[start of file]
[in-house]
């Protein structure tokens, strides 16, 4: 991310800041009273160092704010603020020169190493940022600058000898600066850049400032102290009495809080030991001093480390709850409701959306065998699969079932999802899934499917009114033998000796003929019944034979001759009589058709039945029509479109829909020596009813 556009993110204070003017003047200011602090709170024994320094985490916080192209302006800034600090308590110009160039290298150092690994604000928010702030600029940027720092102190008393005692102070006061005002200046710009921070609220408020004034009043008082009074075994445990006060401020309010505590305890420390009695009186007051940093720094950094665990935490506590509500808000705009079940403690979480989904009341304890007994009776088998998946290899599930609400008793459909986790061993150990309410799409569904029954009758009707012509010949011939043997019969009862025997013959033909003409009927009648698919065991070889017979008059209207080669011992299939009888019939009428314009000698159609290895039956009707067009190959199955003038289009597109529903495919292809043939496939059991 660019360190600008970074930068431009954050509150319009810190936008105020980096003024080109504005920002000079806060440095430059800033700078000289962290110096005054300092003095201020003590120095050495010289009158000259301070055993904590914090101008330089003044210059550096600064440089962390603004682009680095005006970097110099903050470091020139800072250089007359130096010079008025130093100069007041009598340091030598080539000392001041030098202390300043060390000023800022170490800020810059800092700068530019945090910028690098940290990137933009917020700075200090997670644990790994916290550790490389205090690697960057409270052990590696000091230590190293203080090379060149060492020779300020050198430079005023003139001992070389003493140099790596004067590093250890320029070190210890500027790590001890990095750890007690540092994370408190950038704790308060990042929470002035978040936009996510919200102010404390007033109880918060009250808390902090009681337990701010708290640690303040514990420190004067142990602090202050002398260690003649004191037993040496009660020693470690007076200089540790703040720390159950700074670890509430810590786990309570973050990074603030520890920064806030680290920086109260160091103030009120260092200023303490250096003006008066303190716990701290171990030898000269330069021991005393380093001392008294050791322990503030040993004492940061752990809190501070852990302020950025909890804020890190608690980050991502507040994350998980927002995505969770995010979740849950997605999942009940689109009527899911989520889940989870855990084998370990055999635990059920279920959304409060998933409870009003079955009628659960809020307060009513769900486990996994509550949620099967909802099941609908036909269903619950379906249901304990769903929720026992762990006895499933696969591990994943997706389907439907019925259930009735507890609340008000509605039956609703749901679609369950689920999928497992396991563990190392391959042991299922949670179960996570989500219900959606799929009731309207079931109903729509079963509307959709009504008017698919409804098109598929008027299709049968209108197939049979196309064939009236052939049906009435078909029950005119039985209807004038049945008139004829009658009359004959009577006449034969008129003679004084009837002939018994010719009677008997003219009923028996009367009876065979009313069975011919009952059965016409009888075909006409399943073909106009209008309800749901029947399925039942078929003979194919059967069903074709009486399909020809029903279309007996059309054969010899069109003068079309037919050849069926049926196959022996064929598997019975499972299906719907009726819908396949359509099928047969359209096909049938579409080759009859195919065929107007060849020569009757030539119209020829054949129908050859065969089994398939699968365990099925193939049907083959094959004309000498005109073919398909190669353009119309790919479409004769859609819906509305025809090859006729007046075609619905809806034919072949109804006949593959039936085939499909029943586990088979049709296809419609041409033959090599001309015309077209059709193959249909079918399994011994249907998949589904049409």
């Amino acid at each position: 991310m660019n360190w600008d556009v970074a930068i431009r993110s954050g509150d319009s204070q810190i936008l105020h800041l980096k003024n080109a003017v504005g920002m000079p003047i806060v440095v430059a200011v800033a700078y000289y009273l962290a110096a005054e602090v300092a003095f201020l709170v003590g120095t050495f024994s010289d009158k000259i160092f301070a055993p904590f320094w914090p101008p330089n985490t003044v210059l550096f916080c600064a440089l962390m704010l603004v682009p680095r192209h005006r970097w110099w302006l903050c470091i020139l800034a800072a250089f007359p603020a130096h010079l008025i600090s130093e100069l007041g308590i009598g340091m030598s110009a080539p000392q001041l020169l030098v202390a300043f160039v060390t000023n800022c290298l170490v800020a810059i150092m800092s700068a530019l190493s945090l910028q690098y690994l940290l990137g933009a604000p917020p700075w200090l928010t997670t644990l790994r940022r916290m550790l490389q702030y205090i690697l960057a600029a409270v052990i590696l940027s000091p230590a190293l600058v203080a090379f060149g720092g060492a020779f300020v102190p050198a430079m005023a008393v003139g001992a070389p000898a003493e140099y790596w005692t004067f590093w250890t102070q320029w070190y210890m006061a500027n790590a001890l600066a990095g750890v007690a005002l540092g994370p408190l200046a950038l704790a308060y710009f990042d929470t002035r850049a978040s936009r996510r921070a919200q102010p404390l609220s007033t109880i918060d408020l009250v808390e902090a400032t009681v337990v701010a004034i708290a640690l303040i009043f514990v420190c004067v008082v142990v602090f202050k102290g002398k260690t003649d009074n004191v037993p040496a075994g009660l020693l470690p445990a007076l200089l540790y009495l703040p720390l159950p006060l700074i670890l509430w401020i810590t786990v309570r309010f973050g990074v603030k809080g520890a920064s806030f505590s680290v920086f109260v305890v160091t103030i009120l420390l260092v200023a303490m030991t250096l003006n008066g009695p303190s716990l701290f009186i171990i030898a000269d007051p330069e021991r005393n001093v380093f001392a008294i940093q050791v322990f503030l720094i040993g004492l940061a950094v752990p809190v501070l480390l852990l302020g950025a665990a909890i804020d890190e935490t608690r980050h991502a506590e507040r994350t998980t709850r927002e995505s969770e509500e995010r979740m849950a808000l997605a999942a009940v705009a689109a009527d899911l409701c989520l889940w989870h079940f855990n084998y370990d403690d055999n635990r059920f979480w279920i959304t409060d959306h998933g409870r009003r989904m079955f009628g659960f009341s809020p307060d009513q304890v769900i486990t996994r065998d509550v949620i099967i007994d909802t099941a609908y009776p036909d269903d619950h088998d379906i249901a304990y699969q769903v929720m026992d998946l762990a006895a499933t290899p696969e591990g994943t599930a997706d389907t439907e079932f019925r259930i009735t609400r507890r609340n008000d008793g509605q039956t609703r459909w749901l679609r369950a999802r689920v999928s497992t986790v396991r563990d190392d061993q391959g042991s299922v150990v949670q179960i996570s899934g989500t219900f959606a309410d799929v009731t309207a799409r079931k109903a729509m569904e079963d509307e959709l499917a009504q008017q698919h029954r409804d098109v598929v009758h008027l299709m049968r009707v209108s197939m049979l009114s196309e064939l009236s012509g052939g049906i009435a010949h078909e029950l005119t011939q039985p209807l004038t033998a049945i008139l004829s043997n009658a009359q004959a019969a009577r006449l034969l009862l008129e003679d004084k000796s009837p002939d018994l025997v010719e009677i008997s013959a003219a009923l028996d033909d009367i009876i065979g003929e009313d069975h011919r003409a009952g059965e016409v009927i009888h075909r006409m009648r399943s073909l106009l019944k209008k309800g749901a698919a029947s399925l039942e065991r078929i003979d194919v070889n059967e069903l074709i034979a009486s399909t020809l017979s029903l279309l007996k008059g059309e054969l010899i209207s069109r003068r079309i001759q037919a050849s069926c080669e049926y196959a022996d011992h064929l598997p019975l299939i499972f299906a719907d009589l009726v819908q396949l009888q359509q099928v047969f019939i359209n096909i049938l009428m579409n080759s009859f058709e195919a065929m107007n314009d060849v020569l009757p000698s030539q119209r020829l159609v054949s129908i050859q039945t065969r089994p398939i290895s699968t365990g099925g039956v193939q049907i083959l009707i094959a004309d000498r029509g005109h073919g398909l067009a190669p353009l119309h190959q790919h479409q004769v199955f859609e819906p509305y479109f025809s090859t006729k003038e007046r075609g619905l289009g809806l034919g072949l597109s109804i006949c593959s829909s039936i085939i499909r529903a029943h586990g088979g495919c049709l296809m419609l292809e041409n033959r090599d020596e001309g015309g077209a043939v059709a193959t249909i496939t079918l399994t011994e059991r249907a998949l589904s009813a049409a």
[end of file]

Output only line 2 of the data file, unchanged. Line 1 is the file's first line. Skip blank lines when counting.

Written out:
């Protein structure tokens, strides 16, 4: 991310800041009273160092704010603020020169190493940022600058000898600066850049400032102290009495809080030991001093480390709850409701959306065998699969079932999802899934499917009114033998000796003929019944034979001759009589058709039945029509479109829909020596009813 556009993110204070003017003047200011602090709170024994320094985490916080192209302006800034600090308590110009160039290298150092690994604000928010702030600029940027720092102190008393005692102070006061005002200046710009921070609220408020004034009043008082009074075994445990006060401020309010505590305890420390009695009186007051940093720094950094665990935490506590509500808000705009079940403690979480989904009341304890007994009776088998998946290899599930609400008793459909986790061993150990309410799409569904029954009758009707012509010949011939043997019969009862025997013959033909003409009927009648698919065991070889017979008059209207080669011992299939009888019939009428314009000698159609290895039956009707067009190959199955003038289009597109529903495919292809043939496939059991 660019360190600008970074930068431009954050509150319009810190936008105020980096003024080109504005920002000079806060440095430059800033700078000289962290110096005054300092003095201020003590120095050495010289009158000259301070055993904590914090101008330089003044210059550096600064440089962390603004682009680095005006970097110099903050470091020139800072250089007359130096010079008025130093100069007041009598340091030598080539000392001041030098202390300043060390000023800022170490800020810059800092700068530019945090910028690098940290990137933009917020700075200090997670644990790994916290550790490389205090690697960057409270052990590696000091230590190293203080090379060149060492020779300020050198430079005023003139001992070389003493140099790596004067590093250890320029070190210890500027790590001890990095750890007690540092994370408190950038704790308060990042929470002035978040936009996510919200102010404390007033109880918060009250808390902090009681337990701010708290640690303040514990420190004067142990602090202050002398260690003649004191037993040496009660020693470690007076200089540790703040720390159950700074670890509430810590786990309570973050990074603030520890920064806030680290920086109260160091103030009120260092200023303490250096003006008066303190716990701290171990030898000269330069021991005393380093001392008294050791322990503030040993004492940061752990809190501070852990302020950025909890804020890190608690980050991502507040994350998980927002995505969770995010979740849950997605999942009940689109009527899911989520889940989870855990084998370990055999635990059920279920959304409060998933409870009003079955009628659960809020307060009513769900486990996994509550949620099967909802099941609908036909269903619950379906249901304990769903929720026992762990006895499933696969591990994943997706389907439907019925259930009735507890609340008000509605039956609703749901679609369950689920999928497992396991563990190392391959042991299922949670179960996570989500219900959606799929009731309207079931109903729509079963509307959709009504008017698919409804098109598929008027299709049968209108197939049979196309064939009236052939049906009435078909029950005119039985209807004038049945008139004829009658009359004959009577006449034969008129003679004084009837002939018994010719009677008997003219009923028996009367009876065979009313069975011919009952059965016409009888075909006409399943073909106009209008309800749901029947399925039942078929003979194919059967069903074709009486399909020809029903279309007996059309054969010899069109003068079309037919050849069926049926196959022996064929598997019975499972299906719907009726819908396949359509099928047969359209096909049938579409080759009859195919065929107007060849020569009757030539119209020829054949129908050859065969089994398939699968365990099925193939049907083959094959004309000498005109073919398909190669353009119309790919479409004769859609819906509305025809090859006729007046075609619905809806034919072949109804006949593959039936085939499909029943586990088979049709296809419609041409033959090599001309015309077209059709193959249909079918399994011994249907998949589904049409």